Resources and Norms as Conditions for Well-Being in Hong Kong

Research output: Journal Publications and Reviews (RGC: 21, 22, 62)21_Publication in refereed journal

3 Scopus Citations
View graph of relations

Author(s)

Detail(s)

Original languageEnglish
Pages (from-to)757-775
Journal / PublicationSocial Indicators Research
Volume126
Issue number2
Online published14 Feb 2015
Publication statusPublished - Mar 2016

Abstract

With the variation of resources and norms in society, the effects of resources and norms on the well-being of individuals are likely to change. People’s age, education, family income, religiosity, voluntary organizational membership, and even protest participation can be considered resources and can maintain fits to local and global liberal norms. Specifically, local norms rest on popularity and valuation in societies. This paper studies the hypothesized effects of resources and normative fits and analyzes data collected from the World Values Survey of 2252 adults in 2005 and 2014 in Hong Kong, China. Results mostly support the resource and normative fit hypotheses. Age, family income, and active voluntary organizational membership are more salutary in 2014 than in 2005. By contrast, education and religious affiliation became less salutary in 2014 than in 2005. In support of the normative fit hypothesis but against the resource hypothesis, protest participation appeared to diminish well-being. Results present implications for enhancing well-being by fostering resources and normative fits.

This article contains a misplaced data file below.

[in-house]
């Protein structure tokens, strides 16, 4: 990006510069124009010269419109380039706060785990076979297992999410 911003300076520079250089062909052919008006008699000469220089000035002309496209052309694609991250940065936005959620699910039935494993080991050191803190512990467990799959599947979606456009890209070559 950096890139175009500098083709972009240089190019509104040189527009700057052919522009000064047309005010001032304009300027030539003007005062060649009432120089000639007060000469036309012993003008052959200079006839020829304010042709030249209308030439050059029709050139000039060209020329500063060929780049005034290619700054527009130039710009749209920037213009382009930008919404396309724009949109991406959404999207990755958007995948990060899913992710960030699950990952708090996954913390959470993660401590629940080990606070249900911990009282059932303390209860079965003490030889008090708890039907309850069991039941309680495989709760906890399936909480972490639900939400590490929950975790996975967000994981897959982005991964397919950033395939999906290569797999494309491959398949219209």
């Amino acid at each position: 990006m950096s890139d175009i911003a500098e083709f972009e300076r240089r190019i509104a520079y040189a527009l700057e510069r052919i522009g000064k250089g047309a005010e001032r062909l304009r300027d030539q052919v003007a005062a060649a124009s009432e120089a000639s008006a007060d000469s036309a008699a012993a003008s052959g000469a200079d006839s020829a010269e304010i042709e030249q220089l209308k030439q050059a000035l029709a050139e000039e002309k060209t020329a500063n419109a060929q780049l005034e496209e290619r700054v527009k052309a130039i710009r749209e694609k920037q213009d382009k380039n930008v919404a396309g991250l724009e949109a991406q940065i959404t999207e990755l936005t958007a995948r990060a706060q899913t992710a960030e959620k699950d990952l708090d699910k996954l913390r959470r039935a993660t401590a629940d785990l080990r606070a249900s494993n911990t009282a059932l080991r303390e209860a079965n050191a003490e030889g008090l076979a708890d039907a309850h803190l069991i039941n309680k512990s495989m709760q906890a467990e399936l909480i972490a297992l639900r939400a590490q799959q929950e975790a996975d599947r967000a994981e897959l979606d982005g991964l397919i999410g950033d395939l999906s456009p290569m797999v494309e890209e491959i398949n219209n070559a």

Research Area(s)

  • Protest, Social norm, Well-being